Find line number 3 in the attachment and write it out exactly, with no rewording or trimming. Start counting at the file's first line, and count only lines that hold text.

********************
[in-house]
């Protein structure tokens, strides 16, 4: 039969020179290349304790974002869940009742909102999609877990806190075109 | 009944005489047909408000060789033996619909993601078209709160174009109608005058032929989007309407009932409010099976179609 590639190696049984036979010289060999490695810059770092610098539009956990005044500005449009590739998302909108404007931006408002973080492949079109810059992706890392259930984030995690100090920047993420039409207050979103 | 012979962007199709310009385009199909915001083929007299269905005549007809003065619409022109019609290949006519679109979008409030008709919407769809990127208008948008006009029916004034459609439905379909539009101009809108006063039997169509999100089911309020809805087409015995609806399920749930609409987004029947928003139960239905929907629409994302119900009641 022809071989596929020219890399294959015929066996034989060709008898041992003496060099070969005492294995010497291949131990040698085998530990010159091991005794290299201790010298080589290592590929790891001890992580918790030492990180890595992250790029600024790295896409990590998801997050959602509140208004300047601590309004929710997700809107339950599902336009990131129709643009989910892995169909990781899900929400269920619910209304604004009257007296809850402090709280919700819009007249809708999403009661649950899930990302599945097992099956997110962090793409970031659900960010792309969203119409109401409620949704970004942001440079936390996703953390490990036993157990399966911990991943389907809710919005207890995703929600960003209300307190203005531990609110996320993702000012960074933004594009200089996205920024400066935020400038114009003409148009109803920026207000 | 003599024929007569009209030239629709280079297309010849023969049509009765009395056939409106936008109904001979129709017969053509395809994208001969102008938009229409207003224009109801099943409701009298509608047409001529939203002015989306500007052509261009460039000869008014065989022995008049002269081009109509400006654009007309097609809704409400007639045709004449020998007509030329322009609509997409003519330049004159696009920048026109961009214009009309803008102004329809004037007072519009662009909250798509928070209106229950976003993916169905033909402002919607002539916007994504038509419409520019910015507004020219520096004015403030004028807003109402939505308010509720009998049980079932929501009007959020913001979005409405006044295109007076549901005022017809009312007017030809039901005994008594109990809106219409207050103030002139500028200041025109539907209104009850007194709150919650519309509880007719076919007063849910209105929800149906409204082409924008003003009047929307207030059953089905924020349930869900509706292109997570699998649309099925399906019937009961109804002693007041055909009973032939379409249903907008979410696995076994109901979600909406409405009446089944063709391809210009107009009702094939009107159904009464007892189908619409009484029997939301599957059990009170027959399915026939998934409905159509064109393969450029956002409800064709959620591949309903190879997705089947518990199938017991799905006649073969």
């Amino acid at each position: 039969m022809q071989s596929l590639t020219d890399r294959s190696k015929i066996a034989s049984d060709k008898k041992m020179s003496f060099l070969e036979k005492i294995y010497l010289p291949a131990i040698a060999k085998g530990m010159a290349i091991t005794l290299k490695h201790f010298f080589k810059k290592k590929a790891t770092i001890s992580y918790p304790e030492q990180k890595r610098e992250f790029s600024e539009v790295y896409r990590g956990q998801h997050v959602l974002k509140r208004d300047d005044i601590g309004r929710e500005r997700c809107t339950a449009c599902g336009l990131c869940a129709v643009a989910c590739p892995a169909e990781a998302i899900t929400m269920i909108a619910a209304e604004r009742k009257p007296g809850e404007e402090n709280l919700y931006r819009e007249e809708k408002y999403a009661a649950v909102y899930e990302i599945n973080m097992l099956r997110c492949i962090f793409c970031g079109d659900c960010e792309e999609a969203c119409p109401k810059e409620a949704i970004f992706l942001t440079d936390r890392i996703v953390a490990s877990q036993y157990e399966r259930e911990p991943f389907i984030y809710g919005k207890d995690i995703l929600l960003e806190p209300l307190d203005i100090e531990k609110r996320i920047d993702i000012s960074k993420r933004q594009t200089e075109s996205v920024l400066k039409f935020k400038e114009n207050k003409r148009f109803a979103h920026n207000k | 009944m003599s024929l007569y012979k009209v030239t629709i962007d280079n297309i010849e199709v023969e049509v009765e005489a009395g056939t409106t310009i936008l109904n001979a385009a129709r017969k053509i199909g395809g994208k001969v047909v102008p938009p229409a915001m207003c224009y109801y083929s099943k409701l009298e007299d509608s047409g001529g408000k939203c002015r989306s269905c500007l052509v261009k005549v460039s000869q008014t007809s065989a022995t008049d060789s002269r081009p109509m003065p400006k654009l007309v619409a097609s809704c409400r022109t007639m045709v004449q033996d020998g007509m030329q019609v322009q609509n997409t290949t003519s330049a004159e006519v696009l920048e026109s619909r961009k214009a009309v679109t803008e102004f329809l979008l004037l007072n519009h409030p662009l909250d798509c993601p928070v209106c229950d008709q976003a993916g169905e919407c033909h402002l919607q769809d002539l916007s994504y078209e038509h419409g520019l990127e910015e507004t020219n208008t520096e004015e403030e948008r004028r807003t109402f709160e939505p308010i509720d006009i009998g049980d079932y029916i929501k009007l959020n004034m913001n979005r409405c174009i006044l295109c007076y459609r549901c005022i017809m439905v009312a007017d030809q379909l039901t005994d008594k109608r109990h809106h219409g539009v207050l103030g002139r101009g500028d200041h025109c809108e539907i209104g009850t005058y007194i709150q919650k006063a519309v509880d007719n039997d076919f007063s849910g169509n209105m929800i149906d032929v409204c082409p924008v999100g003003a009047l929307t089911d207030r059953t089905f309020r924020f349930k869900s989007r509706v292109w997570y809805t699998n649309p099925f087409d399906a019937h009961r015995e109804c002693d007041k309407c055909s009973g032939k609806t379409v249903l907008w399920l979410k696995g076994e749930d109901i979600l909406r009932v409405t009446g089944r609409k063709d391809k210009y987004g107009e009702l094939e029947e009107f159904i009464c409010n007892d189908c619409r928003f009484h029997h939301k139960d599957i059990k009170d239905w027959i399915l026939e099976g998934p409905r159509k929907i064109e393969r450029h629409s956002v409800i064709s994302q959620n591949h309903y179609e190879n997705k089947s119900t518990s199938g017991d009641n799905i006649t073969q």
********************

């Amino acid at each position: 039969m022809q071989s596929l590639t020219d890399r294959s190696k015929i066996a034989s049984d060709k008898k041992m020179s003496f060099l070969e036979k005492i294995y010497l010289p291949a131990i040698a060999k085998g530990m010159a290349i091991t005794l290299k490695h201790f010298f080589k810059k290592k590929a790891t770092i001890s992580y918790p304790e030492q990180k890595r610098e992250f790029s600024e539009v790295y896409r990590g956990q998801h997050v959602l974002k509140r208004d300047d005044i601590g309004r929710e500005r997700c809107t339950a449009c599902g336009l990131c869940a129709v643009a989910c590739p892995a169909e990781a998302i899900t929400m269920i909108a619910a209304e604004r009742k009257p007296g809850e404007e402090n709280l919700y931006r819009e007249e809708k408002y999403a009661a649950v909102y899930e990302i599945n973080m097992l099956r997110c492949i962090f793409c970031g079109d659900c960010e792309e999609a969203c119409p109401k810059e409620a949704i970004f992706l942001t440079d936390r890392i996703v953390a490990s877990q036993y157990e399966r259930e911990p991943f389907i984030y809710g919005k207890d995690i995703l929600l960003e806190p209300l307190d203005i100090e531990k609110r996320i920047d993702i000012s960074k993420r933004q594009t200089e075109s996205v920024l400066k039409f935020k400038e114009n207050k003409r148009f109803a979103h920026n207000k | 009944m003599s024929l007569y012979k009209v030239t629709i962007d280079n297309i010849e199709v023969e049509v009765e005489a009395g056939t409106t310009i936008l109904n001979a385009a129709r017969k053509i199909g395809g994208k001969v047909v102008p938009p229409a915001m207003c224009y109801y083929s099943k409701l009298e007299d509608s047409g001529g408000k939203c002015r989306s269905c500007l052509v261009k005549v460039s000869q008014t007809s065989a022995t008049d060789s002269r081009p109509m003065p400006k654009l007309v619409a097609s809704c409400r022109t007639m045709v004449q033996d020998g007509m030329q019609v322009q609509n997409t290949t003519s330049a004159e006519v696009l920048e026109s619909r961009k214009a009309v679109t803008e102004f329809l979008l004037l007072n519009h409030p662009l909250d798509c993601p928070v209106c229950d008709q976003a993916g169905e919407c033909h402002l919607q769809d002539l916007s994504y078209e038509h419409g520019l990127e910015e507004t020219n208008t520096e004015e403030e948008r004028r807003t109402f709160e939505p308010i509720d006009i009998g049980d079932y029916i929501k009007l959020n004034m913001n979005r409405c174009i006044l295109c007076y459609r549901c005022i017809m439905v009312a007017d030809q379909l039901t005994d008594k109608r109990h809106h219409g539009v207050l103030g002139r101009g500028d200041h025109c809108e539907i209104g009850t005058y007194i709150q919650k006063a519309v509880d007719n039997d076919f007063s849910g169509n209105m929800i149906d032929v409204c082409p924008v999100g003003a009047l929307t089911d207030r059953t089905f309020r924020f349930k869900s989007r509706v292109w997570y809805t699998n649309p099925f087409d399906a019937h009961r015995e109804c002693d007041k309407c055909s009973g032939k609806t379409v249903l907008w399920l979410k696995g076994e749930d109901i979600l909406r009932v409405t009446g089944r609409k063709d391809k210009y987004g107009e009702l094939e029947e009107f159904i009464c409010n007892d189908c619409r928003f009484h029997h939301k139960d599957i059990k009170d239905w027959i399915l026939e099976g998934p409905r159509k929907i064109e393969r450029h629409s956002v409800i064709s994302q959620n591949h309903y179609e190879n997705k089947s119900t518990s199938g017991d009641n799905i006649t073969q």